Tuesday, 29 September 2009
Condition 1: All submissions should be written on Saturday February 6th, 2010.
Condition 2: What you write should not be an attempt to execute an idea – for a story, for a poem, etc – that has previously occurred to you. Rather, we would prefer you to write whatever happens to come into your head at that particular time.
The idea for this issue was inspired by 20 Lines a Day by Harry Mathews, in which the author sets out to follow a rule Stendhal once set himself, to write ‘Twenty lines a day, genius or not’. Mathews undertakes this project in an attempt to overcome ‘the anxiety of the blank page’; it becomes part of his writing practice, his way of starting off, getting in the zone, before going on to whatever his main writing project may be. We would like submissions to February 6th, 2010 to be written in the same spirit.
We will be accepting submissions to February 6th, 2010 from Saturday February 6th 2010 until Monday February 8th 2010 – thereby allowing a couple of days for typing up etc.
Maximum word count: 400
Send your work to firstname.lastname@example.org.
Tuesday, 22 September 2009
I'll be reading a set at this month's event, on Thursday 24 September. Start time is 9pm and admission is 5 Euro.
Update: Thursday 24 September, 11am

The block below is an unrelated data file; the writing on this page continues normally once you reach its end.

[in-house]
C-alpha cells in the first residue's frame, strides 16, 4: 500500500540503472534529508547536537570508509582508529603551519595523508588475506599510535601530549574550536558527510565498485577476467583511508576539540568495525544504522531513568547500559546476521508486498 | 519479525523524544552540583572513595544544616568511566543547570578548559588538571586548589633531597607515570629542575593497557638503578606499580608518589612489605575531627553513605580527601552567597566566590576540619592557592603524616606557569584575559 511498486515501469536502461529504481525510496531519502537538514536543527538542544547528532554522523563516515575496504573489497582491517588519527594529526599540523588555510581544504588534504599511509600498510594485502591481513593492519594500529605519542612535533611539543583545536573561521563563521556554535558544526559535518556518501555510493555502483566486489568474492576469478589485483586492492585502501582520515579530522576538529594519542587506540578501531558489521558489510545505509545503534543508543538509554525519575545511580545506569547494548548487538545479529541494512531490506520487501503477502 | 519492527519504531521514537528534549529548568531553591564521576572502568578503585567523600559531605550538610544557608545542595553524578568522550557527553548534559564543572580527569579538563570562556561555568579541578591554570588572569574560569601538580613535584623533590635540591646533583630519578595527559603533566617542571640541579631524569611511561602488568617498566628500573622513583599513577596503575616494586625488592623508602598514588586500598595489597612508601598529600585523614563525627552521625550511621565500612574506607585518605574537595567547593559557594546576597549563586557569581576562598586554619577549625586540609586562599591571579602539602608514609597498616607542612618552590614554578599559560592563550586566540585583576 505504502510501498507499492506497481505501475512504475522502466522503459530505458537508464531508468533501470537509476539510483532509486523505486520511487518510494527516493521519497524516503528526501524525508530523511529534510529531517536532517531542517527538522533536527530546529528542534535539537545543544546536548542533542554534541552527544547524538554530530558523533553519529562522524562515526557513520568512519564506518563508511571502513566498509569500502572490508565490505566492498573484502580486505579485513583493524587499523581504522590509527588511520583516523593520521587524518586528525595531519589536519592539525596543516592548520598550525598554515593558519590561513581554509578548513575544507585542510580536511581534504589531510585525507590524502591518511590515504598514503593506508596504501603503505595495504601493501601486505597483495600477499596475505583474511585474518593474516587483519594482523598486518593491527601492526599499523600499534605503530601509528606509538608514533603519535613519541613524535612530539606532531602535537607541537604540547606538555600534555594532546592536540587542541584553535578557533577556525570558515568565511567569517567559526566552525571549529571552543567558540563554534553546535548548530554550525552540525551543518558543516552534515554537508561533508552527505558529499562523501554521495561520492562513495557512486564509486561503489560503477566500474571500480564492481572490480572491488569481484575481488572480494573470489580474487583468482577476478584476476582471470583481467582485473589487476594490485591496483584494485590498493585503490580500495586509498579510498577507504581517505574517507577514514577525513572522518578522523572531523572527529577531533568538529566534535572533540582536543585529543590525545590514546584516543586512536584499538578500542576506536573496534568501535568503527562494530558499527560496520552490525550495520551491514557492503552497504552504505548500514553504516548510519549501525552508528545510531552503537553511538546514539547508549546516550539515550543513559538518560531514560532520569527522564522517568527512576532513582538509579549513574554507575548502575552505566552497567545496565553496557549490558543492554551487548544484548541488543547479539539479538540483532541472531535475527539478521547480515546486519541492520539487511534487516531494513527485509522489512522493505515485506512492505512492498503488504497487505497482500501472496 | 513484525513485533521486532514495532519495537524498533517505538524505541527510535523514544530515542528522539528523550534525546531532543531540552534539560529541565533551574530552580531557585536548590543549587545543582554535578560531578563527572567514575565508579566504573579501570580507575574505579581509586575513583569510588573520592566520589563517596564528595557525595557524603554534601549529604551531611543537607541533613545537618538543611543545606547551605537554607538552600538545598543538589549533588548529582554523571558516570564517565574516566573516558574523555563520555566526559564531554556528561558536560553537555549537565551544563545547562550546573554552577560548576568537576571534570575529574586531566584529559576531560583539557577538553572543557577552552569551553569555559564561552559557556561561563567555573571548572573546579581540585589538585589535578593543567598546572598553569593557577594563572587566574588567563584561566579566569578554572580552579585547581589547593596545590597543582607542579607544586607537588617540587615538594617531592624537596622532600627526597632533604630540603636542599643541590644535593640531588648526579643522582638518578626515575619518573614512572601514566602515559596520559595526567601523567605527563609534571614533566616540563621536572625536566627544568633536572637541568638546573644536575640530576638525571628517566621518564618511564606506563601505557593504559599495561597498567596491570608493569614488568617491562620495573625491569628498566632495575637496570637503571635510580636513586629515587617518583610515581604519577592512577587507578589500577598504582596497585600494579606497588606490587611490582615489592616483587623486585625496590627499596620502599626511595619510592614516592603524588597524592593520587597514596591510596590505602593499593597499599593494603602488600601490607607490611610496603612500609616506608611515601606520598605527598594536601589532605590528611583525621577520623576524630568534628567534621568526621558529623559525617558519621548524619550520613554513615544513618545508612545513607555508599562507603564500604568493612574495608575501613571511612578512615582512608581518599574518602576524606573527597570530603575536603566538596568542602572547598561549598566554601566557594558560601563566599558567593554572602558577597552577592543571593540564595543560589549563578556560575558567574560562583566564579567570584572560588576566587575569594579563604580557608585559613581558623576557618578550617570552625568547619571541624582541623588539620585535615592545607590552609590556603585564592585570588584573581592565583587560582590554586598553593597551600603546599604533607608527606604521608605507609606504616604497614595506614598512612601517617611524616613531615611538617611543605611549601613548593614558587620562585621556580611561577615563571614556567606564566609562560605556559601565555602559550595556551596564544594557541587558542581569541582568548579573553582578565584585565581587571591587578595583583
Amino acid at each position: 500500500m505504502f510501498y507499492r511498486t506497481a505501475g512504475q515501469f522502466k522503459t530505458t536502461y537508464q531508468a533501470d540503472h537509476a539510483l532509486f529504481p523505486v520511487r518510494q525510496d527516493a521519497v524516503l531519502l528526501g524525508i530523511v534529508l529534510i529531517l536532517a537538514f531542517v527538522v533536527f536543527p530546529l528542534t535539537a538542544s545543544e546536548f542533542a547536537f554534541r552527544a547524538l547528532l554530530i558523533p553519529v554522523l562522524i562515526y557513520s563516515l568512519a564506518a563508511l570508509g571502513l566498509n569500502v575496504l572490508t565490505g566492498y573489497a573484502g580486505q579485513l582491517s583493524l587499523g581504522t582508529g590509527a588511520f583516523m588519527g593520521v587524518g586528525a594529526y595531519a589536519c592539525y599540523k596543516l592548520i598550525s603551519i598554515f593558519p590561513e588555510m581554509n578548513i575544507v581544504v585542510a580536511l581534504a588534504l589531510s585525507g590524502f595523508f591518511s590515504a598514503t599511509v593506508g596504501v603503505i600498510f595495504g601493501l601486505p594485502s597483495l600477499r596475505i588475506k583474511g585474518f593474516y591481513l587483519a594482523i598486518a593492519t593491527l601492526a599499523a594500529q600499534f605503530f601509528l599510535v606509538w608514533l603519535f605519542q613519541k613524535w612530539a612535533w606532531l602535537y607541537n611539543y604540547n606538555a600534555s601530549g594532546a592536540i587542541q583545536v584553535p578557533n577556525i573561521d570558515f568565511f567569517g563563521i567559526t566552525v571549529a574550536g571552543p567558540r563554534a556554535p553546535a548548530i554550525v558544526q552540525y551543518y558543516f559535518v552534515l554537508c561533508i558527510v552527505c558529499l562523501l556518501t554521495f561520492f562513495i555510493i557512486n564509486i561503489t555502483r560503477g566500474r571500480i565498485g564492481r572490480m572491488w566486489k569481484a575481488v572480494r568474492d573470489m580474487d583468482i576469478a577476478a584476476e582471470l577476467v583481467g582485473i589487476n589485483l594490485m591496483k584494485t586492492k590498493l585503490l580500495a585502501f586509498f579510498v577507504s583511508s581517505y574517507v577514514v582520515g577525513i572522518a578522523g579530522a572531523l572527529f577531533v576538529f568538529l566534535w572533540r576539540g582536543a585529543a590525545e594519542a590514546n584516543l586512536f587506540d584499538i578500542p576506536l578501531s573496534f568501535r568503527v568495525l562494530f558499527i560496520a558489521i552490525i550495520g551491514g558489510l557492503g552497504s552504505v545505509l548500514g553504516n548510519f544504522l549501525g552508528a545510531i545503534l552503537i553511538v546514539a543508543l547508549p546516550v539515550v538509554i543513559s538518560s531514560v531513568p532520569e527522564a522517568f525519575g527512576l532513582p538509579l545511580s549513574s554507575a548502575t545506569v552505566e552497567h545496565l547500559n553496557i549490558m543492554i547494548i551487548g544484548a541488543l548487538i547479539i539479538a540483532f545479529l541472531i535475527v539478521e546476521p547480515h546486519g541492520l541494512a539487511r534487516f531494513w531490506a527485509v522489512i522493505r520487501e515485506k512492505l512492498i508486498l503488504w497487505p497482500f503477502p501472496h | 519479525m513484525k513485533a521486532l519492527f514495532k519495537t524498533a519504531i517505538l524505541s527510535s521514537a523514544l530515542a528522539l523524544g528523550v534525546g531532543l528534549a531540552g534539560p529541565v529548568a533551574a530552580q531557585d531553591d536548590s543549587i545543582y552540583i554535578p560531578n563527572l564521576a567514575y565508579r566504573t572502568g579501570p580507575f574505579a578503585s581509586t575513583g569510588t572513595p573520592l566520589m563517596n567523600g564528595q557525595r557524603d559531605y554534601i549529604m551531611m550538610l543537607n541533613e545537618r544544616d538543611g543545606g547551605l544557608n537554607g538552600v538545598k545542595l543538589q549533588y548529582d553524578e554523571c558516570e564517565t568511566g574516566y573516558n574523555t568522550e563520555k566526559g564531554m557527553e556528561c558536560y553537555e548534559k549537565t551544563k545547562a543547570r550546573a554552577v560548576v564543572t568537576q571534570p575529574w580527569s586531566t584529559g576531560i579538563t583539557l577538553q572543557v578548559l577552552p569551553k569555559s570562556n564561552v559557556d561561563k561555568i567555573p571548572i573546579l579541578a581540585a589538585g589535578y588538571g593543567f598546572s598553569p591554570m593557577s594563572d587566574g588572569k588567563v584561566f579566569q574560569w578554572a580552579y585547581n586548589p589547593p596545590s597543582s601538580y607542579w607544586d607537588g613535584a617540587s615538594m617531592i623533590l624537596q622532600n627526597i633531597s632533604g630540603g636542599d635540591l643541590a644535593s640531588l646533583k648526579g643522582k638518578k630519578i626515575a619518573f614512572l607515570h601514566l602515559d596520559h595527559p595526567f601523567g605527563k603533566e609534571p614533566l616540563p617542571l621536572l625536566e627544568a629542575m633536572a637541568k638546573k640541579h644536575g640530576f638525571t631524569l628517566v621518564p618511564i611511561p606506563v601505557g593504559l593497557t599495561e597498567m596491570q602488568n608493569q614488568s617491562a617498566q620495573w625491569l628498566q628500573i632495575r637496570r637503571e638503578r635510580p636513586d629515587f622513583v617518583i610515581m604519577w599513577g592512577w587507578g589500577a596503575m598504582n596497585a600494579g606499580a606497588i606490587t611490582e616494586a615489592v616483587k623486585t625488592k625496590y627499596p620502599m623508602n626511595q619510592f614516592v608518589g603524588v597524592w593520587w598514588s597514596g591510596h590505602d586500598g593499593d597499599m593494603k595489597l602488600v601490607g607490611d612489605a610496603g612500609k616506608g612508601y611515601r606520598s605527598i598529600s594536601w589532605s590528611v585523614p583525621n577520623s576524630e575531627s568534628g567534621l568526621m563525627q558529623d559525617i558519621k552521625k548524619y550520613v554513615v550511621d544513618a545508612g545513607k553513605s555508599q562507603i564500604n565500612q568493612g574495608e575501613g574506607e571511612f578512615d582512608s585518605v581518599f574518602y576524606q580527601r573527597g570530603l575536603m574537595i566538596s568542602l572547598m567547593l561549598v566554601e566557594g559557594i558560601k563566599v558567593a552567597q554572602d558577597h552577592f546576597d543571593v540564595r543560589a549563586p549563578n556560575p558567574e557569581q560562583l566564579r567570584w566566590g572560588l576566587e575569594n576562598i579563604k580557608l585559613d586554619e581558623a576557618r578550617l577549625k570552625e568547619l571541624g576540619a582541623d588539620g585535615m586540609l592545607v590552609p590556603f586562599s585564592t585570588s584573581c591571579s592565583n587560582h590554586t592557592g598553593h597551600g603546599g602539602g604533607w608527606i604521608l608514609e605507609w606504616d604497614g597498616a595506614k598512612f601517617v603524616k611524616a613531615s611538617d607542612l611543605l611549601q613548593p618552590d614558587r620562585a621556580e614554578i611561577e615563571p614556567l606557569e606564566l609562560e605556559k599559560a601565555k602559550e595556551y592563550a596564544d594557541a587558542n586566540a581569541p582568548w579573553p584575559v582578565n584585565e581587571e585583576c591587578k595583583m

I was informed by Claire this morning (this morning!) that she is unable to slot me in to the event. This after she had taken the initiative to invite me to perform. Now, having read some more of my work, she says that her audience "can be quite reserved" and that "tried and tested material works well". This development is, to say the least, inconvenient...
Sunday, 20 September 2009
There have been countless articles, discussions and opinion pieces in print, online or in bars and staff canteens attempting to dissect the trick's every detail and explain or reveal how it was really done. The theories doing the rounds are various.
But it's all academic, isn't it? The trick's purpose was, in the first place, to delight and entertain, wasn't it? At the time that it was performed it seemed like magic. With every subsequent viewing it still looks like magic, but a little differently so every time. Scrutinising it is enjoyable, yes: especially if we are, or want to become illusionists too. Being unable to tell with certainty how it was achieved - even if we swoop on little clues here and there to proclaim a possible solution - goes a long way towards proving its worth.